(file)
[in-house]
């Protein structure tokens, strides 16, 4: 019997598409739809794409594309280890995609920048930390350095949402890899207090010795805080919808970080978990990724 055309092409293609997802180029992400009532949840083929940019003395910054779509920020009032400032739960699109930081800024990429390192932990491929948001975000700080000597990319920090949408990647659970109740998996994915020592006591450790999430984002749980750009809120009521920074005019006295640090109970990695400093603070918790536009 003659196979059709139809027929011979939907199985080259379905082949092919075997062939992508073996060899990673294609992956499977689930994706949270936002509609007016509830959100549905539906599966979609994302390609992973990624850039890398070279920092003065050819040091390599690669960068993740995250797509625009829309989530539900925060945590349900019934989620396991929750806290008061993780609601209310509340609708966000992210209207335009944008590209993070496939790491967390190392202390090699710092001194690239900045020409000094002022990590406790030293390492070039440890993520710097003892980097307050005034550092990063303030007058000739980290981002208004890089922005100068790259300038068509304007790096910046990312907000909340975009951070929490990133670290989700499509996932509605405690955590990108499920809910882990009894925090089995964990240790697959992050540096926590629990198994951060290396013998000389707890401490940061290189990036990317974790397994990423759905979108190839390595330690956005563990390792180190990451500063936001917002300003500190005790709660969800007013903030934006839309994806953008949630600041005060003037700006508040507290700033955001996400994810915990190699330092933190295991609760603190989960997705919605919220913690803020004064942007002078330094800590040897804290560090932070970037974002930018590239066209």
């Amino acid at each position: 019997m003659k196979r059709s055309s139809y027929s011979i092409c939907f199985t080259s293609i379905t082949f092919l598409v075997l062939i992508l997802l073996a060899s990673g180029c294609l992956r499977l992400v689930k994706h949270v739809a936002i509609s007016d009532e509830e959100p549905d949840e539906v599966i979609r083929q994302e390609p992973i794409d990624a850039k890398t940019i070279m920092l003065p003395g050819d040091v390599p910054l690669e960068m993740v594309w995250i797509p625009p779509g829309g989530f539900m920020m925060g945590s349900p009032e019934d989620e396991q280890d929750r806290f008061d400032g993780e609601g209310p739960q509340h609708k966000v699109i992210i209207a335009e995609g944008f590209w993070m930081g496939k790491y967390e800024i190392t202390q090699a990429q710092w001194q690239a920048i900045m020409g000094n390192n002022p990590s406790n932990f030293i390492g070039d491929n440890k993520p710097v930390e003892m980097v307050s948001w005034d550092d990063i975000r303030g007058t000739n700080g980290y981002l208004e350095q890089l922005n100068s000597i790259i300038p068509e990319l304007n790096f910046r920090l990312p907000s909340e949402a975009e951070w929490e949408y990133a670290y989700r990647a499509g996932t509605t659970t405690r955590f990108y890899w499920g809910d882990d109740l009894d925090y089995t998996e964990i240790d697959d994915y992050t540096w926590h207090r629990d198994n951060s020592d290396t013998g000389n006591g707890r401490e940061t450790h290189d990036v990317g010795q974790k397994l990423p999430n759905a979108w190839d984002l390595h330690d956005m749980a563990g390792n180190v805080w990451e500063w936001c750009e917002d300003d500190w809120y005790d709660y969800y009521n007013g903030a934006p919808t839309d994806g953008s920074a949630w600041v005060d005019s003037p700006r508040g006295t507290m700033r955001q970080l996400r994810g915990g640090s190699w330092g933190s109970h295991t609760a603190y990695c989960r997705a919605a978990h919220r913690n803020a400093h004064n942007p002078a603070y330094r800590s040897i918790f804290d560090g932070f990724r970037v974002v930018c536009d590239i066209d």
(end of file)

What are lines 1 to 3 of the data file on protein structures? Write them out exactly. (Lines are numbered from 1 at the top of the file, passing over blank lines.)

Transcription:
[in-house]
């Protein structure tokens, strides 16, 4: 019997598409739809794409594309280890995609920048930390350095949402890899207090010795805080919808970080978990990724 055309092409293609997802180029992400009532949840083929940019003395910054779509920020009032400032739960699109930081800024990429390192932990491929948001975000700080000597990319920090949408990647659970109740998996994915020592006591450790999430984002749980750009809120009521920074005019006295640090109970990695400093603070918790536009 003659196979059709139809027929011979939907199985080259379905082949092919075997062939992508073996060899990673294609992956499977689930994706949270936002509609007016509830959100549905539906599966979609994302390609992973990624850039890398070279920092003065050819040091390599690669960068993740995250797509625009829309989530539900925060945590349900019934989620396991929750806290008061993780609601209310509340609708966000992210209207335009944008590209993070496939790491967390190392202390090699710092001194690239900045020409000094002022990590406790030293390492070039440890993520710097003892980097307050005034550092990063303030007058000739980290981002208004890089922005100068790259300038068509304007790096910046990312907000909340975009951070929490990133670290989700499509996932509605405690955590990108499920809910882990009894925090089995964990240790697959992050540096926590629990198994951060290396013998000389707890401490940061290189990036990317974790397994990423759905979108190839390595330690956005563990390792180190990451500063936001917002300003500190005790709660969800007013903030934006839309994806953008949630600041005060003037700006508040507290700033955001996400994810915990190699330092933190295991609760603190989960997705919605919220913690803020004064942007002078330094800590040897804290560090932070970037974002930018590239066209």
């Amino acid at each position: 019997m003659k196979r059709s055309s139809y027929s011979i092409c939907f199985t080259s293609i379905t082949f092919l598409v075997l062939i992508l997802l073996a060899s990673g180029c294609l992956r499977l992400v689930k994706h949270v739809a936002i509609s007016d009532e509830e959100p549905d949840e539906v599966i979609r083929q994302e390609p992973i794409d990624a850039k890398t940019i070279m920092l003065p003395g050819d040091v390599p910054l690669e960068m993740v594309w995250i797509p625009p779509g829309g989530f539900m920020m925060g945590s349900p009032e019934d989620e396991q280890d929750r806290f008061d400032g993780e609601g209310p739960q509340h609708k966000v699109i992210i209207a335009e995609g944008f590209w993070m930081g496939k790491y967390e800024i190392t202390q090699a990429q710092w001194q690239a920048i900045m020409g000094n390192n002022p990590s406790n932990f030293i390492g070039d491929n440890k993520p710097v930390e003892m980097v307050s948001w005034d550092d990063i975000r303030g007058t000739n700080g980290y981002l208004e350095q890089l922005n100068s000597i790259i300038p068509e990319l304007n790096f910046r920090l990312p907000s909340e949402a975009e951070w929490e949408y990133a670290y989700r990647a499509g996932t509605t659970t405690r955590f990108y890899w499920g809910d882990d109740l009894d925090y089995t998996e964990i240790d697959d994915y992050t540096w926590h207090r629990d198994n951060s020592d290396t013998g000389n006591g707890r401490e940061t450790h290189d990036v990317g010795q974790k397994l990423p999430n759905a979108w190839d984002l390595h330690d956005m749980a563990g390792n180190v805080w990451e500063w936001c750009e917002d300003d500190w809120y005790d709660y969800y009521n007013g903030a934006p919808t839309d994806g953008s920074a949630w600041v005060d005019s003037p700006r508040g006295t507290m700033r955001q970080l996400r994810g915990g640090s190699w330092g933190s109970h295991t609760a603190y990695c989960r997705a919605a978990h919220r913690n803020a400093h004064n942007p002078a603070y330094r800590s040897i918790f804290d560090g932070f990724r970037v974002v930018c536009d590239i066209d």